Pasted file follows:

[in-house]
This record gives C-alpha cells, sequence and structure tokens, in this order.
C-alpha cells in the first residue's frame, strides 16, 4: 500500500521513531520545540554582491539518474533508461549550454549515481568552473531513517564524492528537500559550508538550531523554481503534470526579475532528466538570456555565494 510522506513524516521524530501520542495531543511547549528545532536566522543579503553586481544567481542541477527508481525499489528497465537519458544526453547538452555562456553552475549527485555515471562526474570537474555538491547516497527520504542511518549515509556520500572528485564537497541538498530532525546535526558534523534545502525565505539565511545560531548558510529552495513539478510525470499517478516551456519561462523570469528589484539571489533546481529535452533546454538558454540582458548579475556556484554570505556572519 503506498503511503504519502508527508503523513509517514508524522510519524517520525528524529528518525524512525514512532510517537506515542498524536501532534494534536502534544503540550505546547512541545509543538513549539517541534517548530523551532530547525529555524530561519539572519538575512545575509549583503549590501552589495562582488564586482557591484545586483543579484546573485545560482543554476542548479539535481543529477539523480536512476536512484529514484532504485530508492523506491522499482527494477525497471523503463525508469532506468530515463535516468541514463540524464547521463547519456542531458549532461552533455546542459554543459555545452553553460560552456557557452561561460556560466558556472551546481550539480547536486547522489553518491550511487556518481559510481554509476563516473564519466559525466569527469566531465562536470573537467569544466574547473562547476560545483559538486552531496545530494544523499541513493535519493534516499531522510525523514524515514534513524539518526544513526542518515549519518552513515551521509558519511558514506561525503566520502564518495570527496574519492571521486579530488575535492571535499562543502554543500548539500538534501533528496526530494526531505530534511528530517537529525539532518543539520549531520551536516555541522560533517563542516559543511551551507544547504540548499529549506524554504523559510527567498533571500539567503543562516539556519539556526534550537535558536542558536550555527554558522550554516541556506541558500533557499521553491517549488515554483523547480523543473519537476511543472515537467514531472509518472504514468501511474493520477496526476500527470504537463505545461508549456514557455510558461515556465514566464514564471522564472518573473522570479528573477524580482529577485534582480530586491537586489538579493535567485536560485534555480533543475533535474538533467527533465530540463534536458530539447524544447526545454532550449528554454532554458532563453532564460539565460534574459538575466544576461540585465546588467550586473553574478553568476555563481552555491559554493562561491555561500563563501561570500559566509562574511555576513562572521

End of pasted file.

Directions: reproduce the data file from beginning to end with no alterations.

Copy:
[in-house]
This record gives C-alpha cells, sequence and structure tokens, in this order.
C-alpha cells in the first residue's frame, strides 16, 4: 500500500521513531520545540554582491539518474533508461549550454549515481568552473531513517564524492528537500559550508538550531523554481503534470526579475532528466538570456555565494 510522506513524516521524530501520542495531543511547549528545532536566522543579503553586481544567481542541477527508481525499489528497465537519458544526453547538452555562456553552475549527485555515471562526474570537474555538491547516497527520504542511518549515509556520500572528485564537497541538498530532525546535526558534523534545502525565505539565511545560531548558510529552495513539478510525470499517478516551456519561462523570469528589484539571489533546481529535452533546454538558454540582458548579475556556484554570505556572519 503506498503511503504519502508527508503523513509517514508524522510519524517520525528524529528518525524512525514512532510517537506515542498524536501532534494534536502534544503540550505546547512541545509543538513549539517541534517548530523551532530547525529555524530561519539572519538575512545575509549583503549590501552589495562582488564586482557591484545586483543579484546573485545560482543554476542548479539535481543529477539523480536512476536512484529514484532504485530508492523506491522499482527494477525497471523503463525508469532506468530515463535516468541514463540524464547521463547519456542531458549532461552533455546542459554543459555545452553553460560552456557557452561561460556560466558556472551546481550539480547536486547522489553518491550511487556518481559510481554509476563516473564519466559525466569527469566531465562536470573537467569544466574547473562547476560545483559538486552531496545530494544523499541513493535519493534516499531522510525523514524515514534513524539518526544513526542518515549519518552513515551521509558519511558514506561525503566520502564518495570527496574519492571521486579530488575535492571535499562543502554543500548539500538534501533528496526530494526531505530534511528530517537529525539532518543539520549531520551536516555541522560533517563542516559543511551551507544547504540548499529549506524554504523559510527567498533571500539567503543562516539556519539556526534550537535558536542558536550555527554558522550554516541556506541558500533557499521553491517549488515554483523547480523543473519537476511543472515537467514531472509518472504514468501511474493520477496526476500527470504537463505545461508549456514557455510558461515556465514566464514564471522564472518573473522570479528573477524580482529577485534582480530586491537586489538579493535567485536560485534555480533543475533535474538533467527533465530540463534536458530539447524544447526545454532550449528554454532554458532563453532564460539565460534574459538575466544576461540585465546588467550586473553574478553568476555563481552555491559554493562561491555561500563563501561570500559566509562574511555576513562572521